The Constitutional Court of Zimbabwe (the Court) last week upheld the election of Emmerson Mnangagwa as the duly elected president of Zimbabwe. The decision came after a legal challenge by Nelson Chamisa of the MDC Alliance. I focus here on the crucial issue of the standard of proof in election challenges.
The main parties were Chamisa (applicant), Mnangagwa, and the Zimbabwe Electoral Commission (main respondents). The Court acknowledged a point in limine that the petition had been filed out of time but condoned it in the public interest.
On the merits, the Court dismissed the application on the ground that the applicant had not presented sufficient evidence to void the election. The Court broadly dismissed allegations of election irregularities, but did not give reasons in the abridged judgment.
On analysis, the Court’s reasoning regarding the standard of proof required to void an election is unclear. It concludes that the Court will void an election in very limited circumstances. First, when the results are a product of fraud. Second, when elections were so poorly conducted that they could not be said to have been in substantial compliance with the law.
However, before arriving at this conclusion, the Court’s reasoning is unclear and contradictory. Is it enough to prove substantial non-compliance with the law? Or does an applicant have to prove both substantial non-compliance and that it had an effect on the result? The abridged judgment leaves these questions hanging.
First, the Court states that:
“the general position of the law is that an election cannot be voided by reason of any act or omission by a returning officer or any other person in breach of his official duty in connection with the election or otherwise of the appropriate electoral rules if it appears to the Court that the election was conducted substantially in accordance with the law governing elections and that the act or omission did not affect the result.”
This suggests that as a general rule, an election cannot be voided if there is substantial compliance and the breach did not affect election result. Thus, an applicant must prove both substantial non-compliance and that it had an effect on the result. This a tough test.
Having outlined this general rule, the Court went on to describe what it referred to as an “exception”. It stated, “As an exception to this general position, the Court will declare an election void when it is satisfied from the evidence provided by an applicant that the legal trespasses are of such a magnitude that they have resulted in substantial non-compliance with the existing electoral laws.”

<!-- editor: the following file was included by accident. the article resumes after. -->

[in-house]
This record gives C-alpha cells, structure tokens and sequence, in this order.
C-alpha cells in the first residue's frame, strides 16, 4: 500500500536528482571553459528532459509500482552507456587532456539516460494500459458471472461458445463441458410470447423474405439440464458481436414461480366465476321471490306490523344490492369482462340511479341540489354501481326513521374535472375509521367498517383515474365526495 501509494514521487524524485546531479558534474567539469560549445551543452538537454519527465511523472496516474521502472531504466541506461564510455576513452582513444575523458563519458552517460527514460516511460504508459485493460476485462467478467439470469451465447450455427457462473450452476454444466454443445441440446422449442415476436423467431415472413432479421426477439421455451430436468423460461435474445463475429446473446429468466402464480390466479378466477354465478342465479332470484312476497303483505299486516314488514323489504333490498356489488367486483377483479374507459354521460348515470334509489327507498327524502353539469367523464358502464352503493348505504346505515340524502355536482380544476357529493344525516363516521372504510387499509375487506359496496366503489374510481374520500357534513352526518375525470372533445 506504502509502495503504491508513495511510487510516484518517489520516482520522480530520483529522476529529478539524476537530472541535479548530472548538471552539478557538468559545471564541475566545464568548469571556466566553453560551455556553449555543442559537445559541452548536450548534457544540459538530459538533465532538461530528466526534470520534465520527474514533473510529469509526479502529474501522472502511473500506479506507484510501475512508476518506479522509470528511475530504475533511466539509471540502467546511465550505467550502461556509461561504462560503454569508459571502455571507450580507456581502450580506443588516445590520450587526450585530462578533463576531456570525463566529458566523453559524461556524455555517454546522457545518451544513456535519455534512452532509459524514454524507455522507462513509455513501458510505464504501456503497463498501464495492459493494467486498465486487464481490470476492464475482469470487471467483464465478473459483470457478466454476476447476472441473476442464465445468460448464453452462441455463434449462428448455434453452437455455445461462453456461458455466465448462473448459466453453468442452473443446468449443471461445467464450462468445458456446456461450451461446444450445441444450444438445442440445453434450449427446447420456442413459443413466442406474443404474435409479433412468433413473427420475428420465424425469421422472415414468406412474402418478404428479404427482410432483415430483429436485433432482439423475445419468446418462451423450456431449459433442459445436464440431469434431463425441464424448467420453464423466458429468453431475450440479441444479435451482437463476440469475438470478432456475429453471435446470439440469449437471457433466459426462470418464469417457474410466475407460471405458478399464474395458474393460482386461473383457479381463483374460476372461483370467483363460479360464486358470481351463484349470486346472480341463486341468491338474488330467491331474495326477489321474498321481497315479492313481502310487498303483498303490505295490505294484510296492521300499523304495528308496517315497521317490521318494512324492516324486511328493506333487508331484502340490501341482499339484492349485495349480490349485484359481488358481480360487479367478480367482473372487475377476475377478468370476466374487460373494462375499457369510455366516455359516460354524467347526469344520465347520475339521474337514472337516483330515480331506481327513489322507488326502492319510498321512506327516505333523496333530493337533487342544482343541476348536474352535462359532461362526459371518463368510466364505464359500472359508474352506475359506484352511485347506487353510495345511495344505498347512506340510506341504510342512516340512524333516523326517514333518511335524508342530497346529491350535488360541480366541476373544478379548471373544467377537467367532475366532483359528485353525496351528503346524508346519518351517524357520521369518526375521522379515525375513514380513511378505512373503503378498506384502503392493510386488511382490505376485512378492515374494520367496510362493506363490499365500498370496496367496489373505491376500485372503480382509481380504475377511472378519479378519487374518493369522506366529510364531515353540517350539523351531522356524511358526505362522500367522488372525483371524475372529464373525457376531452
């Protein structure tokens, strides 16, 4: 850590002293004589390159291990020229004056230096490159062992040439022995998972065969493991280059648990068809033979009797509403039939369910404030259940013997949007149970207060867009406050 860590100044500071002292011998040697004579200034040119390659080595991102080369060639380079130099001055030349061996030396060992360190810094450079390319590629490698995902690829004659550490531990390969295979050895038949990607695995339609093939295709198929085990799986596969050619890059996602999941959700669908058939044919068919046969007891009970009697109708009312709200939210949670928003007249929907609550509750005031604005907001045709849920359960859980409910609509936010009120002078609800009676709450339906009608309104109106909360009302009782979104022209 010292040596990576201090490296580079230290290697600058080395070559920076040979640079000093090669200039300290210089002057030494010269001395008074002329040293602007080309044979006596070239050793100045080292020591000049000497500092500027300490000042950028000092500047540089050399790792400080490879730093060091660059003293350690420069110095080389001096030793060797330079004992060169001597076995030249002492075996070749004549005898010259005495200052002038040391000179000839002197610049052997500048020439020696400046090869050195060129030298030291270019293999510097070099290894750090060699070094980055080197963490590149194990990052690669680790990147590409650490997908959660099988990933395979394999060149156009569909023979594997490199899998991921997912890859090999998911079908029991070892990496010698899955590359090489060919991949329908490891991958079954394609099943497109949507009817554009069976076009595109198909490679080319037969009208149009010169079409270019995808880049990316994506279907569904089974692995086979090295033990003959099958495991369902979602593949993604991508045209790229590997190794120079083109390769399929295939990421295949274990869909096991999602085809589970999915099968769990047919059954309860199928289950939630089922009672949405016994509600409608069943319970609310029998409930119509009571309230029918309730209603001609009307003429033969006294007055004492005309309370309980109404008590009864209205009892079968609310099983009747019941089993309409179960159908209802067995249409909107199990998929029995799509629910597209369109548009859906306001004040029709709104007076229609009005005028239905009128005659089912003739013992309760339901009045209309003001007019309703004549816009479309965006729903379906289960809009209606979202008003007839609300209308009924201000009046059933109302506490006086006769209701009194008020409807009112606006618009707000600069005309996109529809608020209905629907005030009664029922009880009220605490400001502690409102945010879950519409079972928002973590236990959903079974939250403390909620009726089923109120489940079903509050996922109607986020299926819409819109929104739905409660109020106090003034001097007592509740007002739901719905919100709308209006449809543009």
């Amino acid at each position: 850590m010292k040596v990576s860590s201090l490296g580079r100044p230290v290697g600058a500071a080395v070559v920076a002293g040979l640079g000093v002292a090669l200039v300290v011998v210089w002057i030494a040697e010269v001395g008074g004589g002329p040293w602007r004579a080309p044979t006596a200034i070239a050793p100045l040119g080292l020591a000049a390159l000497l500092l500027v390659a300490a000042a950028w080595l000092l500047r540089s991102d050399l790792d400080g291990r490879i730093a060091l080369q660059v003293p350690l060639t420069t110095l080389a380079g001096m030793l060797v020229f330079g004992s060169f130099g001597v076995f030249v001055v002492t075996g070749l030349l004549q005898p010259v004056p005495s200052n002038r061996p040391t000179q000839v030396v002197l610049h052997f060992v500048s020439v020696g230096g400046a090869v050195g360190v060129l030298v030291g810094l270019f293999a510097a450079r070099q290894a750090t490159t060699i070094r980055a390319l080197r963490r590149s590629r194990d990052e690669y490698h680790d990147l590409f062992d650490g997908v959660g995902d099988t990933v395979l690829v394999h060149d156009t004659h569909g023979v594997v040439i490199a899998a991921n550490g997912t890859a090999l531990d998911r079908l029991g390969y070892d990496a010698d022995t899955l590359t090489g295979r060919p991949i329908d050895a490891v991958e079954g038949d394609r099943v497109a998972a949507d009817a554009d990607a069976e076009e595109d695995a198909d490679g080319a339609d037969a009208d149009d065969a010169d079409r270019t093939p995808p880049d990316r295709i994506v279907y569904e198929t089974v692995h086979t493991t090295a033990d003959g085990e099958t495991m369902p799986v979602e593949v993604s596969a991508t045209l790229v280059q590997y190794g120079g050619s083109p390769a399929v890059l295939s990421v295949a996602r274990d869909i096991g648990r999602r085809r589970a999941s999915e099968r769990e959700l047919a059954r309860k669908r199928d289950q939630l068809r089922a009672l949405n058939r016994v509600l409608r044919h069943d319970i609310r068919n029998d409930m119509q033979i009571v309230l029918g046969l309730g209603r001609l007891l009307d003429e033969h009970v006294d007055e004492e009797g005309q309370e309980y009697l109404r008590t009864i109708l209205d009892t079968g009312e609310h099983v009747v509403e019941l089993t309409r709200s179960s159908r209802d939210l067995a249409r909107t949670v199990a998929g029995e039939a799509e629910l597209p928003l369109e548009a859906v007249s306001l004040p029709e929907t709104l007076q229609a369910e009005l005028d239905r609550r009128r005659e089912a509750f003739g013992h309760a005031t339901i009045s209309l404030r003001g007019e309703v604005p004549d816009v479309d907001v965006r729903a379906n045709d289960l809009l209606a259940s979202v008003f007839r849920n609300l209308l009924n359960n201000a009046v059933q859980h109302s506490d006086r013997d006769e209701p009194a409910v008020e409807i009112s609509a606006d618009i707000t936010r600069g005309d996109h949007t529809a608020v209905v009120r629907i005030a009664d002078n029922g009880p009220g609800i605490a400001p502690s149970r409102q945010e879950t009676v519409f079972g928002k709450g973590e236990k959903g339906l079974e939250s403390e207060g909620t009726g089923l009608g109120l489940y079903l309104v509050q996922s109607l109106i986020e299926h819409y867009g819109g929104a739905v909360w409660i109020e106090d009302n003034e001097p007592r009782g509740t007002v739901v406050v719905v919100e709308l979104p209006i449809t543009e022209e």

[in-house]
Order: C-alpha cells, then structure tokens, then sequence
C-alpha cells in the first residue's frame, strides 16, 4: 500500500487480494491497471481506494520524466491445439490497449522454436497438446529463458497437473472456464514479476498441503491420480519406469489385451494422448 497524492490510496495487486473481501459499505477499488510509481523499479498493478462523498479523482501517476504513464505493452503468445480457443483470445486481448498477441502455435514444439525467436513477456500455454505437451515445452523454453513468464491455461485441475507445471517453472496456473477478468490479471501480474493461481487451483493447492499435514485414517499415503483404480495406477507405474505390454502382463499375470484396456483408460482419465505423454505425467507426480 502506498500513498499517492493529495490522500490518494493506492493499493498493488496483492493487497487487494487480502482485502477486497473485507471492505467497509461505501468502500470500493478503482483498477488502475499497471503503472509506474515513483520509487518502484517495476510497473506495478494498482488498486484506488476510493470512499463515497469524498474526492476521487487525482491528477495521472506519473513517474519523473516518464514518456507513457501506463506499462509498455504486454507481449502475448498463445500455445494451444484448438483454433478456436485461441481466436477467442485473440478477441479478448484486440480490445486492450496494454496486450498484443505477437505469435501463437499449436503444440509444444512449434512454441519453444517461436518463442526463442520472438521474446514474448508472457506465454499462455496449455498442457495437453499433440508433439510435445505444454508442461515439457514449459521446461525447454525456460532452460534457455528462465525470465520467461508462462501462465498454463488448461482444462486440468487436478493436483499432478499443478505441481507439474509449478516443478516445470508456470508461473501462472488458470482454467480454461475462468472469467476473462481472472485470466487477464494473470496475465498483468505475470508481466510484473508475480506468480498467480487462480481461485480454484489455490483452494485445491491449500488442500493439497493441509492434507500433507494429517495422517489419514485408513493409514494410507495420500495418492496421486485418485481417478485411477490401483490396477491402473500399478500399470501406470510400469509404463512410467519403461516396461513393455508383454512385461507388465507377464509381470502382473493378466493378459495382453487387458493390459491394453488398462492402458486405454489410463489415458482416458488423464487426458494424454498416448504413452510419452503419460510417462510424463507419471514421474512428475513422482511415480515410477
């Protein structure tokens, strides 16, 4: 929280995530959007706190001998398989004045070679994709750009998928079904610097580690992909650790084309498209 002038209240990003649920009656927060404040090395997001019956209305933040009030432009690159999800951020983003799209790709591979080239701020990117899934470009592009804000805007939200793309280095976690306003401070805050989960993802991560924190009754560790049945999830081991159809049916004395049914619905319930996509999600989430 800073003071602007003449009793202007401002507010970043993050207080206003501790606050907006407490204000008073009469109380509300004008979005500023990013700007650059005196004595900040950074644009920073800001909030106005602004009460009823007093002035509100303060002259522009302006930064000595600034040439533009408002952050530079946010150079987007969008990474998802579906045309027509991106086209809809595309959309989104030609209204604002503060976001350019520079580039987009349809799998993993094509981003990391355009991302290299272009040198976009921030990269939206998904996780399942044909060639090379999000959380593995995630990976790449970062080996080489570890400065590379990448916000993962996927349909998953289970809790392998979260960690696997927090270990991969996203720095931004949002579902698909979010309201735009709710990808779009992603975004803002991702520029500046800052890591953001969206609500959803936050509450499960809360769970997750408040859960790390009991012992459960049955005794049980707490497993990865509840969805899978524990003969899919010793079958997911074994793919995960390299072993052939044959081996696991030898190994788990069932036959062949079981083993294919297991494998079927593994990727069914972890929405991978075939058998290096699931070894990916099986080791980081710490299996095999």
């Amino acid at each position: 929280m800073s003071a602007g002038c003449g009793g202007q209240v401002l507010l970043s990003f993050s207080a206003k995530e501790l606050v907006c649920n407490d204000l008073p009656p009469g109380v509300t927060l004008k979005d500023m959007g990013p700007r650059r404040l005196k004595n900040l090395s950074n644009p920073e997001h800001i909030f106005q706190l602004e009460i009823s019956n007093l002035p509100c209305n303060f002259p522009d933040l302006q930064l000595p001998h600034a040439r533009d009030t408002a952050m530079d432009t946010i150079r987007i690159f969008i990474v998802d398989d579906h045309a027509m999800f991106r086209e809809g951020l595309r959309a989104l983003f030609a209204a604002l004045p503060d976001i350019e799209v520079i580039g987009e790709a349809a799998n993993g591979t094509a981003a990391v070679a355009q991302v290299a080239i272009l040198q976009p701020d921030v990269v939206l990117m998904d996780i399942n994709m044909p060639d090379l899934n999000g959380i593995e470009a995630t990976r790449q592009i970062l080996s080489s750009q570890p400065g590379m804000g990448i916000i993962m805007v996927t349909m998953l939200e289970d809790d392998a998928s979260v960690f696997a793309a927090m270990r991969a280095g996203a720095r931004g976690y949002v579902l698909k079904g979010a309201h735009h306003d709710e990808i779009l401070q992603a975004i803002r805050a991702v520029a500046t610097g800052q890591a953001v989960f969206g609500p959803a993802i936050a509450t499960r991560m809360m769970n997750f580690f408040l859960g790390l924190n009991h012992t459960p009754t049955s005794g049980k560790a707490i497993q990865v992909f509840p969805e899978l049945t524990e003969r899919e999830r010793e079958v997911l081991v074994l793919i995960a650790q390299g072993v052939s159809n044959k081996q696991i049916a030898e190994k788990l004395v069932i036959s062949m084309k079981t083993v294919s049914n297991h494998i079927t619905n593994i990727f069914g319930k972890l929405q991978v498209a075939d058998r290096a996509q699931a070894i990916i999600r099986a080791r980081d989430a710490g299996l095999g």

This can only make sense as an “exception” if there is no need to prove that the substantial non-compliance also had an effect on the result. However, in its articulation of this “exception”, the Court stated, “Additionally, the Court must be satisfied that this breach has affected the results of the election.” This suggests that the substantial non-compliance must be shown to have had an effect on the result.
If so, what then is the “exception”, if in both the general rule and the alleged exception, substantial non-compliance must be shown to have affected the result? The difficulty is compounded by the fact that the Court’s conclusion regarding the standard of proof does not say that substantial non-compliance must also be shown to have affected the result.
Hopefully, the Court will provide clarity on this issue in its main judgement. As it is, there is uncertainty on the standard of proof required to void an election. What standard of proof did the Court apply? Did the applicant have to prove substantial non-compliance only or substantial non-compliance which affected the result? This is not clear from the abridged judgement. In determining the standard of proof, the court ought to be concerned with giving effect to the constitutional right to vote and therefore establishing the truth of plausible complaints, rather than raising technical barriers.
The opposition and civil society movement in Zimbabwe have long been concerned with the lack of independence of the judiciary. Setting such a high and unclear standard of proof does little to alleviate such concerns.